Hello Murch Families:
All parent teacher conferences will be virtual on October 7th. Teachers have sent home ways to sign up for a conference. My expectation is that every teacher meets with 100% of their parents. If this date doesn’t work, speak to your child’s teacher about alternative dates and times.
As a parent, we recognize and acknowledge that you are your child’s first and most important teacher. We both have something in common: We both want your child to learn and do well. When you speak with your child’s teacher, each person can share important information about your child’s talents and needs. Each person can also learn something new about how to help your child. Parent–teacher conferences are a great way to start talking to your child’s teachers. Below are a few suggestions that can help you to make the most of parent-teacher conferences so that everyone wins, especially your child.
What should you expect?
A two-way conversation.
Like all good conversations, parent–teacher conferences are best when both people talk and listen. The conference is a time for you to learn about your child’s progress in school: Ask to see data about your child’s attendance, grades, and test scores. Find out whether your child is meeting school expectations and academic standards. This is also a time for the teacher to learn about what your child is like at home. When you tell the teacher about your child’s skills, interests, needs, and dreams, the teacher can help your child more.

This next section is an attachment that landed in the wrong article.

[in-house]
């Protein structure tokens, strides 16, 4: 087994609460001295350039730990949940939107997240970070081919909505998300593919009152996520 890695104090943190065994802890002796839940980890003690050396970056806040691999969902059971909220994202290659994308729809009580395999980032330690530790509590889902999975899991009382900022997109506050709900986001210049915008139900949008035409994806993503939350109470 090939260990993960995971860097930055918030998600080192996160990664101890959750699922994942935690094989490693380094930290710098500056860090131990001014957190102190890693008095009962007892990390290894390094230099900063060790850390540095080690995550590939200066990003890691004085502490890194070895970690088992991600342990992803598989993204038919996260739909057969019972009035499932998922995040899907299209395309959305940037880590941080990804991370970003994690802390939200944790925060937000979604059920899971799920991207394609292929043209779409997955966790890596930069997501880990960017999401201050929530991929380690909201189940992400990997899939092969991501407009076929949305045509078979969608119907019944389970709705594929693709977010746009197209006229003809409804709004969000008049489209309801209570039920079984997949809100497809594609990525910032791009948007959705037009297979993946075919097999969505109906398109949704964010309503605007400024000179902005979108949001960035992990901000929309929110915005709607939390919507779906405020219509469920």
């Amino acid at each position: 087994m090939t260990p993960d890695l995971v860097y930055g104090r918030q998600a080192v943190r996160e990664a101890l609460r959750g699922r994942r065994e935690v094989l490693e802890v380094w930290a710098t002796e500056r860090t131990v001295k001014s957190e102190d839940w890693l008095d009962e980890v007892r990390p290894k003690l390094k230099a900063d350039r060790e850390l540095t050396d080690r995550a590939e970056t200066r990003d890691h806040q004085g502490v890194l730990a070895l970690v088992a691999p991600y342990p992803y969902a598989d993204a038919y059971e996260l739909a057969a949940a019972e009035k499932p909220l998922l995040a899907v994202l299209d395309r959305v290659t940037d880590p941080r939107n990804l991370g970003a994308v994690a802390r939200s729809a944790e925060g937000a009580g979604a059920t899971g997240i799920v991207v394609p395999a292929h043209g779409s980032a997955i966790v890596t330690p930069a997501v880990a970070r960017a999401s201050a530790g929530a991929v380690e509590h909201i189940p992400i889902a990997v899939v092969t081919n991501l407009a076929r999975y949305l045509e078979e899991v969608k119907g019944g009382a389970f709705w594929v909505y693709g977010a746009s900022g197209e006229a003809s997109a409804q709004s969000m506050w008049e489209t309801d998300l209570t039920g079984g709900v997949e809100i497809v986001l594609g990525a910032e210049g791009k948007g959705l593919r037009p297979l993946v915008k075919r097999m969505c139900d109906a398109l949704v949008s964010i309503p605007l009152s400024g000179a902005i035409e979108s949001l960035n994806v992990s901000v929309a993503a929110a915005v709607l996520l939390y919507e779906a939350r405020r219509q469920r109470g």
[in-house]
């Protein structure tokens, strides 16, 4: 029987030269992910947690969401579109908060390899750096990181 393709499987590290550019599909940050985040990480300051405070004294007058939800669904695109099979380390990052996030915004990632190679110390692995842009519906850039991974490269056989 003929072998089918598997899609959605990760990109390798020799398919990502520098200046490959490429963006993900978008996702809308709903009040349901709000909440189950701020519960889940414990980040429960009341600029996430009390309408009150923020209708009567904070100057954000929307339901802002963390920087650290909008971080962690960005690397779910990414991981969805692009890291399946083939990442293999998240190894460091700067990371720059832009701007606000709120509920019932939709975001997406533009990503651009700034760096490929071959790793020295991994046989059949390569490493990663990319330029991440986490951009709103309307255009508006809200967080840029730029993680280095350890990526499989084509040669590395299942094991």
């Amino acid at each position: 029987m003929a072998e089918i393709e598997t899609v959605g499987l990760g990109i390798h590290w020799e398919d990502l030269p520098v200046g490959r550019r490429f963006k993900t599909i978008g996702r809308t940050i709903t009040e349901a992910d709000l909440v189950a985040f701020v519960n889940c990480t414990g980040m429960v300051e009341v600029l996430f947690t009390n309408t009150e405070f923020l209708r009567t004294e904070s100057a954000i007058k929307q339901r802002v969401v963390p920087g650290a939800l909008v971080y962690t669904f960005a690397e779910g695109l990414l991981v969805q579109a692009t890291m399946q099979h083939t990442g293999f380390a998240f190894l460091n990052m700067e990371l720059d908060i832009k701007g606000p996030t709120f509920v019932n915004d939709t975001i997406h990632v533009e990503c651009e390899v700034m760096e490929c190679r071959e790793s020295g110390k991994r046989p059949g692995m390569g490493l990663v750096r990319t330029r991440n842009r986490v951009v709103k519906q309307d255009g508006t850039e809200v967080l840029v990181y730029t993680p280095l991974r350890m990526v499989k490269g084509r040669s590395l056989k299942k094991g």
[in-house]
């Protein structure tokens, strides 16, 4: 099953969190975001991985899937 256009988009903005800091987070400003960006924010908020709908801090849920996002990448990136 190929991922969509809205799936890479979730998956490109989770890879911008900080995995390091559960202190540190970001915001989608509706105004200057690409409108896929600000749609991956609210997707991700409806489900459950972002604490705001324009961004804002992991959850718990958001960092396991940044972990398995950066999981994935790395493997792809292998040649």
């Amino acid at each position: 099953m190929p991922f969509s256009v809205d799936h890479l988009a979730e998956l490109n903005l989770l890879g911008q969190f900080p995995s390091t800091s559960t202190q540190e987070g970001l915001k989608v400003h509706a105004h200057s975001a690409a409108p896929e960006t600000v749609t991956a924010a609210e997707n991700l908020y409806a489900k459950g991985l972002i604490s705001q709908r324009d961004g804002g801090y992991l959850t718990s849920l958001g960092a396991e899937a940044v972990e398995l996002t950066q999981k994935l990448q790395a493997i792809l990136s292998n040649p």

Emphasis on learning.
Good parent–teacher conferences focus on how well students are doing in school. They also talk about how students can do even better. To get ready for the conversation, look at your work, if any, that has been sent home before the conference. Be sure to bring a list of questions that you would like to ask the teacher. Ask your most important question first.
Opportunities and challenges.
Just like you, teachers want your child to succeed. You will probably hear positive feedback about your child’s progress and areas for improvement. Be prepared by thinking about your child’s strengths and challenges beforehand. Be ready to ask questions about ways you and the teacher can help your child with some of his or her challenges.